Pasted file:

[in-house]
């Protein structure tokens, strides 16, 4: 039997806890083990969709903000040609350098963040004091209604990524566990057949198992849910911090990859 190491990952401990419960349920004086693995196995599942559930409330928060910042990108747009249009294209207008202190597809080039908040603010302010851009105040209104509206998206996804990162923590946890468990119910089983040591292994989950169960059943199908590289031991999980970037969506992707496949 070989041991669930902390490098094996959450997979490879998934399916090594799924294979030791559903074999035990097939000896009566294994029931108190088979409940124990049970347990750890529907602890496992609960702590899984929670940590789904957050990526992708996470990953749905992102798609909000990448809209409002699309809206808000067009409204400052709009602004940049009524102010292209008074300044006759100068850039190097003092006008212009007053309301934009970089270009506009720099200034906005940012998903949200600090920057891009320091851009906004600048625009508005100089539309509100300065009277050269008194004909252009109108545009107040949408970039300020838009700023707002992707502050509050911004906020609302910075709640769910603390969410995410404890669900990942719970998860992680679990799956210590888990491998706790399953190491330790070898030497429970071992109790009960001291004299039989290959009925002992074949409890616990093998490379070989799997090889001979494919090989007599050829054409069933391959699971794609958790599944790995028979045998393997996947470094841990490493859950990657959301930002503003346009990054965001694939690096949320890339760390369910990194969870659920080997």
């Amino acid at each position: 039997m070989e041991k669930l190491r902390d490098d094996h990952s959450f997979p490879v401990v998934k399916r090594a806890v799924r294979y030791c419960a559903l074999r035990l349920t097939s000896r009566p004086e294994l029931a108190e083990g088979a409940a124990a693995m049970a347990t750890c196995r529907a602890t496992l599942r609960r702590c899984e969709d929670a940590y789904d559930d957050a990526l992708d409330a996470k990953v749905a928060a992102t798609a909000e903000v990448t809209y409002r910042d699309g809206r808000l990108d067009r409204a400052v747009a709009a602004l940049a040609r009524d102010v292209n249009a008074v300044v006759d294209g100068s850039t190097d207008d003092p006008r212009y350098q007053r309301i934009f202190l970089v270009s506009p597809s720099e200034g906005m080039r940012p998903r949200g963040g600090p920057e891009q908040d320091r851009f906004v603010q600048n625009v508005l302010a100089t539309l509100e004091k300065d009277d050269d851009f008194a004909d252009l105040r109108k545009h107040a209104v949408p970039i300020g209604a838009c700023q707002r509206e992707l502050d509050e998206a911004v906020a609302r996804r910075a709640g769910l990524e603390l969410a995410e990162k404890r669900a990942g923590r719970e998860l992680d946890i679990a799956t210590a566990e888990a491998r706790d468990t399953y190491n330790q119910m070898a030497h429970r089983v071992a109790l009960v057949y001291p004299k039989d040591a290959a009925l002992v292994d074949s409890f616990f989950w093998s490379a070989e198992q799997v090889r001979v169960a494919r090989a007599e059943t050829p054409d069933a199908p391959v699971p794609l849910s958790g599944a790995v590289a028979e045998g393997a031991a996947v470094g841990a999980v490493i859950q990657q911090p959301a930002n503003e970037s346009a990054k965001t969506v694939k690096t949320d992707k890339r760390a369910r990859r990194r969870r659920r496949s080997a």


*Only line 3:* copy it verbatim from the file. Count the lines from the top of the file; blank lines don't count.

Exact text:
């Amino acid at each position: 039997m070989e041991k669930l190491r902390d490098d094996h990952s959450f997979p490879v401990v998934k399916r090594a806890v799924r294979y030791c419960a559903l074999r035990l349920t097939s000896r009566p004086e294994l029931a108190e083990g088979a409940a124990a693995m049970a347990t750890c196995r529907a602890t496992l599942r609960r702590c899984e969709d929670a940590y789904d559930d957050a990526l992708d409330a996470k990953v749905a928060a992102t798609a909000e903000v990448t809209y409002r910042d699309g809206r808000l990108d067009r409204a400052v747009a709009a602004l940049a040609r009524d102010v292209n249009a008074v300044v006759d294209g100068s850039t190097d207008d003092p006008r212009y350098q007053r309301i934009f202190l970089v270009s506009p597809s720099e200034g906005m080039r940012p998903r949200g963040g600090p920057e891009q908040d320091r851009f906004v603010q600048n625009v508005l302010a100089t539309l509100e004091k300065d009277d050269d851009f008194a004909d252009l105040r109108k545009h107040a209104v949408p970039i300020g209604a838009c700023q707002r509206e992707l502050d509050e998206a911004v906020a609302r996804r910075a709640g769910l990524e603390l969410a995410e990162k404890r669900a990942g923590r719970e998860l992680d946890i679990a799956t210590a566990e888990a491998r706790d468990t399953y190491n330790q119910m070898a030497h429970r089983v071992a109790l009960v057949y001291p004299k039989d040591a290959a009925l002992v292994d074949s409890f616990f989950w093998s490379a070989e198992q799997v090889r001979v169960a494919r090989a007599e059943t050829p054409d069933a199908p391959v699971p794609l849910s958790g599944a790995v590289a028979e045998g393997a031991a996947v470094g841990a999980v490493i859950q990657q911090p959301a930002n503003e970037s346009a990054k965001t969506v694939k690096t949320d992707k890339r760390a369910r990859r990194r969870r659920r496949s080997a």